Apple’s privacy feature requires apps that track users’ web activities to get their express permission before doing so.
Apple's new App Tracking Transparency feature comes as a blow to advertisers who've depended on default tracking.
The rationale is that the U.S. needs "clean networks" to guard Americans’ data and the secrets of U.S. companies.
Two hundred million dollars sounds like a lot of cash, but it's just a drop in the bucket for many multinationals companies.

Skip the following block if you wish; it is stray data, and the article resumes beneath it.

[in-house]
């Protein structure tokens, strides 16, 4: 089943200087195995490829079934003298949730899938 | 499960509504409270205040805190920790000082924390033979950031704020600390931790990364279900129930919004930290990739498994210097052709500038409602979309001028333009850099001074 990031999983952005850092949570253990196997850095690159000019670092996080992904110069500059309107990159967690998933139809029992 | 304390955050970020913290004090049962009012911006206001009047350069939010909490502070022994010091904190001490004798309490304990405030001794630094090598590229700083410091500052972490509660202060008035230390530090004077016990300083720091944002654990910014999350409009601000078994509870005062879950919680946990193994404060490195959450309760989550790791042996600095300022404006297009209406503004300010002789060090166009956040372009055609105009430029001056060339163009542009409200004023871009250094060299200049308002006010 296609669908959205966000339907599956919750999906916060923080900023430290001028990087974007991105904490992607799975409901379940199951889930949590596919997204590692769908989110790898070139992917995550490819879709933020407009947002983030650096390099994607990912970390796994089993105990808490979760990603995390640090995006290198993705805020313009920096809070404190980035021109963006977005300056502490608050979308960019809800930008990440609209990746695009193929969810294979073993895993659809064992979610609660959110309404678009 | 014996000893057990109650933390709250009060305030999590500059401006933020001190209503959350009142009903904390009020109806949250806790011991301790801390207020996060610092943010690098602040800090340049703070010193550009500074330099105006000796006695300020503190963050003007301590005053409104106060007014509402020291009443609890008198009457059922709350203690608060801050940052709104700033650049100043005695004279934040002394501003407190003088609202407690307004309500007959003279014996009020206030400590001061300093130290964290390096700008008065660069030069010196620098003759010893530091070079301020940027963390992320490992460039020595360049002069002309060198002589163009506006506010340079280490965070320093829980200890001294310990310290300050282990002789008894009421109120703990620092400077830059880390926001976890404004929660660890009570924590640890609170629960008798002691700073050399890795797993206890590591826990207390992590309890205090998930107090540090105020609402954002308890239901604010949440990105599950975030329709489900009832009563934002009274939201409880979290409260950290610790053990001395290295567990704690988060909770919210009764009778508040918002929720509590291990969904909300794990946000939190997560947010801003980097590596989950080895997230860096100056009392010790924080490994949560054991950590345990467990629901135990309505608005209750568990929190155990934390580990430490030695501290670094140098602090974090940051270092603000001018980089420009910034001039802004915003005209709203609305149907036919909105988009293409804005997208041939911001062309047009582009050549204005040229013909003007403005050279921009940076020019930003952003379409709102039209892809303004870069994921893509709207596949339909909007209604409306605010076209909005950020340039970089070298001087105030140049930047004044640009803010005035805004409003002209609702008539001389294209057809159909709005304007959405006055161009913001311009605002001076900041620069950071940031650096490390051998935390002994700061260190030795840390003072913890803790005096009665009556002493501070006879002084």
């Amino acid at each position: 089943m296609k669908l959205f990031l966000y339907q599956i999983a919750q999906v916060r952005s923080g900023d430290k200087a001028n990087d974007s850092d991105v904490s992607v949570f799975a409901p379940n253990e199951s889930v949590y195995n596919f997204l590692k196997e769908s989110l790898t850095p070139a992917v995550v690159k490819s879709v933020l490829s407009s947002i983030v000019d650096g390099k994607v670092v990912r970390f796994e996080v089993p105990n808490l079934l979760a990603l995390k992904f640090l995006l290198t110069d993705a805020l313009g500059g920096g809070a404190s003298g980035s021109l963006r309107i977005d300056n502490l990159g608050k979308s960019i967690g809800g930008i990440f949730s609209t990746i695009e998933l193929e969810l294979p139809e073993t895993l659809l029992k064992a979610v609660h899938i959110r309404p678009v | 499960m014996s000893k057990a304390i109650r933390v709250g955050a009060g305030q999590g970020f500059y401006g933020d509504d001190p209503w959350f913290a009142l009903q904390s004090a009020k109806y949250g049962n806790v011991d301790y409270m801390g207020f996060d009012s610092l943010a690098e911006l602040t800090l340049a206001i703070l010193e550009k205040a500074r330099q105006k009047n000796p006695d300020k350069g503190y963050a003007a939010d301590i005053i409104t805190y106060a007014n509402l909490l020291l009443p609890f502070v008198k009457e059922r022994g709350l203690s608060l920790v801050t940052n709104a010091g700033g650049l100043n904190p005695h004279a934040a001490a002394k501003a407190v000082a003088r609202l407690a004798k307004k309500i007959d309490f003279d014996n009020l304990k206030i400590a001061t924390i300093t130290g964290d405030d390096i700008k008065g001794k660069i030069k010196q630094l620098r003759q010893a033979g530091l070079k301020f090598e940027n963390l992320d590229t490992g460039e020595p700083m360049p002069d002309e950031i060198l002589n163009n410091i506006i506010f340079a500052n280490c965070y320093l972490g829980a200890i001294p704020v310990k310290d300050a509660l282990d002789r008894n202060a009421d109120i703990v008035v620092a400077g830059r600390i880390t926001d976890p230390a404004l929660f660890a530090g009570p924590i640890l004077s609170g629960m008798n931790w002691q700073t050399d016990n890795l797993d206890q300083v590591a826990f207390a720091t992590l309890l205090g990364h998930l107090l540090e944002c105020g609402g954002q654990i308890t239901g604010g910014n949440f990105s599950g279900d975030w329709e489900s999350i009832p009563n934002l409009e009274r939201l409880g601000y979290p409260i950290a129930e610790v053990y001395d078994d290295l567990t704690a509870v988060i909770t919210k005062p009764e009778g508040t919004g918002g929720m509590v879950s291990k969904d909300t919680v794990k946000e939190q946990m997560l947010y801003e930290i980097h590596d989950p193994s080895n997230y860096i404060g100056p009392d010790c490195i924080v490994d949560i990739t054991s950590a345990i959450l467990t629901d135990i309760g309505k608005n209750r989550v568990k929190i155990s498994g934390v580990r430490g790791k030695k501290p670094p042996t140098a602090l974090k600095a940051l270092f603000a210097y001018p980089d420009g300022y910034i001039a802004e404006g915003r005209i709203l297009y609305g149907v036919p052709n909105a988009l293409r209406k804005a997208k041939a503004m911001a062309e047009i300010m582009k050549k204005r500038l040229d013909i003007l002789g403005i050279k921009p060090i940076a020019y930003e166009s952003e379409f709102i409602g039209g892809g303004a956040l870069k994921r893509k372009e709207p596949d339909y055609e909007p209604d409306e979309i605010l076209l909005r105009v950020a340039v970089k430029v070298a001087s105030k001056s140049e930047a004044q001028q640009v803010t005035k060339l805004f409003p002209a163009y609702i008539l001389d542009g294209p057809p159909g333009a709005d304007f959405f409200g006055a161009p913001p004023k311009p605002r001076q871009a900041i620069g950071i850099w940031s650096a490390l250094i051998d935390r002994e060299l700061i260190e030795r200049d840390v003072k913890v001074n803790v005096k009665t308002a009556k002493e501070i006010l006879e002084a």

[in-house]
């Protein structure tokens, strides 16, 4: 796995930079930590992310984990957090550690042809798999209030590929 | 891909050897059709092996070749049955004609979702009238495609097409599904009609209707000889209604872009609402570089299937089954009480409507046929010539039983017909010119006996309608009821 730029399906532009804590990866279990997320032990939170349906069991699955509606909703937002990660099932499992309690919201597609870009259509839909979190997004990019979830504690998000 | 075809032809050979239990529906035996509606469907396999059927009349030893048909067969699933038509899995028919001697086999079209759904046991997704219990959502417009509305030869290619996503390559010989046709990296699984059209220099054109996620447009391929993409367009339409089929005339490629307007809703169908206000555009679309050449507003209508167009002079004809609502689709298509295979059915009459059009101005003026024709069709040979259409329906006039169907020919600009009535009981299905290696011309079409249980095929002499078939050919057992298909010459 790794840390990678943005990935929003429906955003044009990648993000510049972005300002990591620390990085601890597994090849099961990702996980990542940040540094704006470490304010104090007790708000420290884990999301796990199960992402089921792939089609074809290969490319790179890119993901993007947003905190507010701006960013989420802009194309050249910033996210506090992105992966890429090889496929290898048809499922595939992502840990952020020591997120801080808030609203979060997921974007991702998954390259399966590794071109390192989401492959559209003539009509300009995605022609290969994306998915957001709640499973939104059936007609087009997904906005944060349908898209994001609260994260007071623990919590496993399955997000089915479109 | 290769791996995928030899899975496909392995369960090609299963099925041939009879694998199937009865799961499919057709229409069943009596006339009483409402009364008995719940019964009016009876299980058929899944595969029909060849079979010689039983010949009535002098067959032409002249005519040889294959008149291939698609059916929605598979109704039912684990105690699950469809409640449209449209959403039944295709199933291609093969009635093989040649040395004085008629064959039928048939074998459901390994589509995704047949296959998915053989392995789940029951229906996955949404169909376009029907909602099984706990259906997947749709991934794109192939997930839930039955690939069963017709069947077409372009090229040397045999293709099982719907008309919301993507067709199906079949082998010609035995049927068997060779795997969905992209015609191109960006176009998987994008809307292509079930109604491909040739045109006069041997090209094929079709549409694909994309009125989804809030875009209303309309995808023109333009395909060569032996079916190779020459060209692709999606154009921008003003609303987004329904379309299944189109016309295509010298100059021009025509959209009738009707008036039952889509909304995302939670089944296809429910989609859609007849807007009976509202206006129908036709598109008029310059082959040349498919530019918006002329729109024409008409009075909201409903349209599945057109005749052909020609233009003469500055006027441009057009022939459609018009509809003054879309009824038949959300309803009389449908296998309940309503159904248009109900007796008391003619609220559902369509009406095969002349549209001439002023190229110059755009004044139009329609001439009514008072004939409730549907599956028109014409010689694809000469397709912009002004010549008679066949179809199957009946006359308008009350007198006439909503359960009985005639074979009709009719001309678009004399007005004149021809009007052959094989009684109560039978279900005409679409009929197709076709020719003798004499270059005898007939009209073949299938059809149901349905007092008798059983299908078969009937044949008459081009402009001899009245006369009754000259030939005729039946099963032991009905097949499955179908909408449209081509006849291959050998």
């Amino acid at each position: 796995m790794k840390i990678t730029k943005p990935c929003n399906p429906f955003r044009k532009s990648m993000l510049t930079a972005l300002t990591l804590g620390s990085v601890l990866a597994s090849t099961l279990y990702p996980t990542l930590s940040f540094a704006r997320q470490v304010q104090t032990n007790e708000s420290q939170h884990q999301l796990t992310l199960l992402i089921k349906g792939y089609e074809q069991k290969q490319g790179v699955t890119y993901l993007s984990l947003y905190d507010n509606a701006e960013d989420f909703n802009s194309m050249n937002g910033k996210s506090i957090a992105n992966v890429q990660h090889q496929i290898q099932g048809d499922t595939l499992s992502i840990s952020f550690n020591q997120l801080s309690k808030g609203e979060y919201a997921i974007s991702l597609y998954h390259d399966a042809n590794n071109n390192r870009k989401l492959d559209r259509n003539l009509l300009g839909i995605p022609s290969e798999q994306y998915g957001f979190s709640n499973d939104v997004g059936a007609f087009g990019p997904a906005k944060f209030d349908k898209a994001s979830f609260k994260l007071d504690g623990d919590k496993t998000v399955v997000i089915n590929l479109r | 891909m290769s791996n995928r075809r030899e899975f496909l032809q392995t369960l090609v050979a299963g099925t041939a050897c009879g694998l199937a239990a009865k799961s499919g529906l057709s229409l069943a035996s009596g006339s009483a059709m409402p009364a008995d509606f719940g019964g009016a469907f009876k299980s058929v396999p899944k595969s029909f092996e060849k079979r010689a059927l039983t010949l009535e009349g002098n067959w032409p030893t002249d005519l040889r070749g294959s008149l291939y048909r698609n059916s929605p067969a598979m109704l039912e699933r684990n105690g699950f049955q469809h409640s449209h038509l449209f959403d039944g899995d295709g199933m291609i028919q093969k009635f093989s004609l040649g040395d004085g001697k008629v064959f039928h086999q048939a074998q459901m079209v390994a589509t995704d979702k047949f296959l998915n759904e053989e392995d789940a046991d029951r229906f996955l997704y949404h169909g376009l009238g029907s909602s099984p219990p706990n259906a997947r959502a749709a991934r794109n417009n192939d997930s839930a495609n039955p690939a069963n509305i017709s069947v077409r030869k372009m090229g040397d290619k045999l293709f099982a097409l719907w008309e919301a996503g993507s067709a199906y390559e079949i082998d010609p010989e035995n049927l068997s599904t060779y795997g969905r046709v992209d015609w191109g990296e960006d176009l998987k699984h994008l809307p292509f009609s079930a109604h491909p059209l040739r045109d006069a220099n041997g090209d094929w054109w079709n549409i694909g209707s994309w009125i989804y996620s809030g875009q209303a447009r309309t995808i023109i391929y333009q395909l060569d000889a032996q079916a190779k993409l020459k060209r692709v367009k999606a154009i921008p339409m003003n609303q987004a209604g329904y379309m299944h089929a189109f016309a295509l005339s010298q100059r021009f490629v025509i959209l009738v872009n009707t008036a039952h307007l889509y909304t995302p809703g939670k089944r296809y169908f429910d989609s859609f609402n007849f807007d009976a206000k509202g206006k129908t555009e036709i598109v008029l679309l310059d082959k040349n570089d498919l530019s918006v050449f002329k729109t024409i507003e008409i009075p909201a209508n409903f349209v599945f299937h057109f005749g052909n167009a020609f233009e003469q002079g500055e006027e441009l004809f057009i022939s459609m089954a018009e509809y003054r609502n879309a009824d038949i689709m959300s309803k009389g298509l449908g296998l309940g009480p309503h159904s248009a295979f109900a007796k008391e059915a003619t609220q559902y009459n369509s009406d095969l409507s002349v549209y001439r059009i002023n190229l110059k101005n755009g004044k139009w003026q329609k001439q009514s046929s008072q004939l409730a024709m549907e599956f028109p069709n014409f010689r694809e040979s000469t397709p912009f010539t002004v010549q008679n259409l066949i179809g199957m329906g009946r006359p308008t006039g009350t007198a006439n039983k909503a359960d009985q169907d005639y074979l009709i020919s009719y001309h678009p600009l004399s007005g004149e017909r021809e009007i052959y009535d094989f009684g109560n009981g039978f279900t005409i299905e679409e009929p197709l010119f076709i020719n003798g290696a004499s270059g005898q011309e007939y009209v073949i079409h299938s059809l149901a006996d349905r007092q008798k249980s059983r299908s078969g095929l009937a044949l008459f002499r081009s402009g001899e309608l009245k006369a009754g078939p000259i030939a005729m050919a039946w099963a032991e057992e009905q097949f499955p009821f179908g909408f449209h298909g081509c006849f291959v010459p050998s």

WSJ reporter Patience Haggin says this practice is being reviewed for possibly violating the European Union's recent data privacy regulation.
Between the tendency to spend what’s recouped and the surrender of personal data, it’s worth thinking about the quid pro quo.
While some are planning for compliance, others keep fighting to weaken it.
Mark Zuckerberg announced the company is in the process of creating a "digital living room," where communications will be private and encrypted.
Hundreds of companies you've probably never heard of are making billions by selling your data.
Some tenants prefer to keep their apartments dumb.